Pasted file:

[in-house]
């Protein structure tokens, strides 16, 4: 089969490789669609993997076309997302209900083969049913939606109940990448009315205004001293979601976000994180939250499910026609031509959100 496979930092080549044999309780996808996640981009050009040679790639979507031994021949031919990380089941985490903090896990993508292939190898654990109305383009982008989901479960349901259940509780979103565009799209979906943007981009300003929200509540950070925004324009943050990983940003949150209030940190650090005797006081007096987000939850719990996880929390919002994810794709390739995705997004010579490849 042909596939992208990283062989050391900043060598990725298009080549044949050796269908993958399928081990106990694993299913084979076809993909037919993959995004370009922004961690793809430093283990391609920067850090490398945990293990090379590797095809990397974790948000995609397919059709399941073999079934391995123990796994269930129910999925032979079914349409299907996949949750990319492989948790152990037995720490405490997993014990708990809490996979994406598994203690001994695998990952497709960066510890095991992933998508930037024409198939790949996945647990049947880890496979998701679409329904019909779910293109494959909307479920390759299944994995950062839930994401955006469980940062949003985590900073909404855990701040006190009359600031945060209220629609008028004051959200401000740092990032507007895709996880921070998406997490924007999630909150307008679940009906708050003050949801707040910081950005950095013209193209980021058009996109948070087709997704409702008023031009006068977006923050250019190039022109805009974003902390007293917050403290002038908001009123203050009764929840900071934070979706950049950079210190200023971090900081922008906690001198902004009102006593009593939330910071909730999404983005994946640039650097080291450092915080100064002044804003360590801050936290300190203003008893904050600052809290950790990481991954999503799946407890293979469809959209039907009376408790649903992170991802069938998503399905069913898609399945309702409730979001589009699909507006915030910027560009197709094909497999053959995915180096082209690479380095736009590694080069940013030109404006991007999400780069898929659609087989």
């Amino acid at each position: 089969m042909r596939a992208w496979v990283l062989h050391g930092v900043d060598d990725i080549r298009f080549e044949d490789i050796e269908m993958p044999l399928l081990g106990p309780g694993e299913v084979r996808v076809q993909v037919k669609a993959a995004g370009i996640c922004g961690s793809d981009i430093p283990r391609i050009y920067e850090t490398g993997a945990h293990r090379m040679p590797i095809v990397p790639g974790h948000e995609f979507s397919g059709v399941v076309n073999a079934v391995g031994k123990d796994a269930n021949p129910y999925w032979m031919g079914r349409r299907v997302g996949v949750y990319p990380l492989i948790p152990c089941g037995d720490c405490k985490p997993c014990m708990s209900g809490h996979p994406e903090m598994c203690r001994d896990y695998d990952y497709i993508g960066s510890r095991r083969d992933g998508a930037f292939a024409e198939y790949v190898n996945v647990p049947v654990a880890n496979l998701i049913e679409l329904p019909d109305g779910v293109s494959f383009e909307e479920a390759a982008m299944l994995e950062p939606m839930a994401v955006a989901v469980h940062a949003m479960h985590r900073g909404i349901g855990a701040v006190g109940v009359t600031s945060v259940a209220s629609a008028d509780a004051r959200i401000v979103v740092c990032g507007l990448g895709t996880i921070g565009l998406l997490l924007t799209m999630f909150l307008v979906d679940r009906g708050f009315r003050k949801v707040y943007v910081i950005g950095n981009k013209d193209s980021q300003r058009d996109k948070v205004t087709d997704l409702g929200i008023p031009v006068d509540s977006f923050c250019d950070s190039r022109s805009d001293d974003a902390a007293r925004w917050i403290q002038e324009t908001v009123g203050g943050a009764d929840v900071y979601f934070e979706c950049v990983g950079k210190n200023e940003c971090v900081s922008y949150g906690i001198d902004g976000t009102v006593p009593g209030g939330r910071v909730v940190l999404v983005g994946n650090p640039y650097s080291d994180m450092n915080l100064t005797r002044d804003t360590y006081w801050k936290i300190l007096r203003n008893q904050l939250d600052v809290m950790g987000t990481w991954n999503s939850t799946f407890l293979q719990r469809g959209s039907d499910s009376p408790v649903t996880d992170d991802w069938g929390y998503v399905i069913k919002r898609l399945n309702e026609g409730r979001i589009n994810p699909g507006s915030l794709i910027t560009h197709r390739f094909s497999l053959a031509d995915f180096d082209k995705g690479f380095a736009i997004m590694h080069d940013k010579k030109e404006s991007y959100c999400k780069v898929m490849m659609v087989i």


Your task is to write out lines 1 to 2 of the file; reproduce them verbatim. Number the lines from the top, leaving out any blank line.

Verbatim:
[in-house]
């Protein structure tokens, strides 16, 4: 089969490789669609993997076309997302209900083969049913939606109940990448009315205004001293979601976000994180939250499910026609031509959100 496979930092080549044999309780996808996640981009050009040679790639979507031994021949031919990380089941985490903090896990993508292939190898654990109305383009982008989901479960349901259940509780979103565009799209979906943007981009300003929200509540950070925004324009943050990983940003949150209030940190650090005797006081007096987000939850719990996880929390919002994810794709390739995705997004010579490849 042909596939992208990283062989050391900043060598990725298009080549044949050796269908993958399928081990106990694993299913084979076809993909037919993959995004370009922004961690793809430093283990391609920067850090490398945990293990090379590797095809990397974790948000995609397919059709399941073999079934391995123990796994269930129910999925032979079914349409299907996949949750990319492989948790152990037995720490405490997993014990708990809490996979994406598994203690001994695998990952497709960066510890095991992933998508930037024409198939790949996945647990049947880890496979998701679409329904019909779910293109494959909307479920390759299944994995950062839930994401955006469980940062949003985590900073909404855990701040006190009359600031945060209220629609008028004051959200401000740092990032507007895709996880921070998406997490924007999630909150307008679940009906708050003050949801707040910081950005950095013209193209980021058009996109948070087709997704409702008023031009006068977006923050250019190039022109805009974003902390007293917050403290002038908001009123203050009764929840900071934070979706950049950079210190200023971090900081922008906690001198902004009102006593009593939330910071909730999404983005994946640039650097080291450092915080100064002044804003360590801050936290300190203003008893904050600052809290950790990481991954999503799946407890293979469809959209039907009376408790649903992170991802069938998503399905069913898609399945309702409730979001589009699909507006915030910027560009197709094909497999053959995915180096082209690479380095736009590694080069940013030109404006991007999400780069898929659609087989």